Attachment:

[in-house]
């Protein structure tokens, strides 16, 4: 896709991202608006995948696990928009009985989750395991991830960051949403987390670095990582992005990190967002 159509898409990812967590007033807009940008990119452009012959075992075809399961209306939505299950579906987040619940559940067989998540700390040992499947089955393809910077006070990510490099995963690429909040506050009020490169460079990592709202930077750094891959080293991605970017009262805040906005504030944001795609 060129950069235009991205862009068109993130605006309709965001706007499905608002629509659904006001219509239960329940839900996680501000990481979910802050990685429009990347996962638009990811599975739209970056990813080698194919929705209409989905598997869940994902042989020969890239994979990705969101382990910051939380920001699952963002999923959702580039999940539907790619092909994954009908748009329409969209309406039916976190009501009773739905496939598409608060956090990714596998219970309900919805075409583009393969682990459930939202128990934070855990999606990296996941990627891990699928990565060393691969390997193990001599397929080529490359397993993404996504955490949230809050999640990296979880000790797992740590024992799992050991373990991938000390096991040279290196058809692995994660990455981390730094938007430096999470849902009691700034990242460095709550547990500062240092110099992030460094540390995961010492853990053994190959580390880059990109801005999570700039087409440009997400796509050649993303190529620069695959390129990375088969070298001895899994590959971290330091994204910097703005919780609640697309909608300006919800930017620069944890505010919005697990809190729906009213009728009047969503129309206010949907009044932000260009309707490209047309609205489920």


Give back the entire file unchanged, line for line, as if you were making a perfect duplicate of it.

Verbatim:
[in-house]
């Protein structure tokens, strides 16, 4: 896709991202608006995948696990928009009985989750395991991830960051949403987390670095990582992005990190967002 159509898409990812967590007033807009940008990119452009012959075992075809399961209306939505299950579906987040619940559940067989998540700390040992499947089955393809910077006070990510490099995963690429909040506050009020490169460079990592709202930077750094891959080293991605970017009262805040906005504030944001795609 060129950069235009991205862009068109993130605006309709965001706007499905608002629509659904006001219509239960329940839900996680501000990481979910802050990685429009990347996962638009990811599975739209970056990813080698194919929705209409989905598997869940994902042989020969890239994979990705969101382990910051939380920001699952963002999923959702580039999940539907790619092909994954009908748009329409969209309406039916976190009501009773739905496939598409608060956090990714596998219970309900919805075409583009393969682990459930939202128990934070855990999606990296996941990627891990699928990565060393691969390997193990001599397929080529490359397993993404996504955490949230809050999640990296979880000790797992740590024992799992050991373990991938000390096991040279290196058809692995994660990455981390730094938007430096999470849902009691700034990242460095709550547990500062240092110099992030460094540390995961010492853990053994190959580390880059990109801005999570700039087409440009997400796509050649993303190529620069695959390129990375088969070298001895899994590959971290330091994204910097703005919780609640697309909608300006919800930017620069944890505010919005697990809190729906009213009728009047969503129309206010949907009044932000260009309707490209047309609205489920």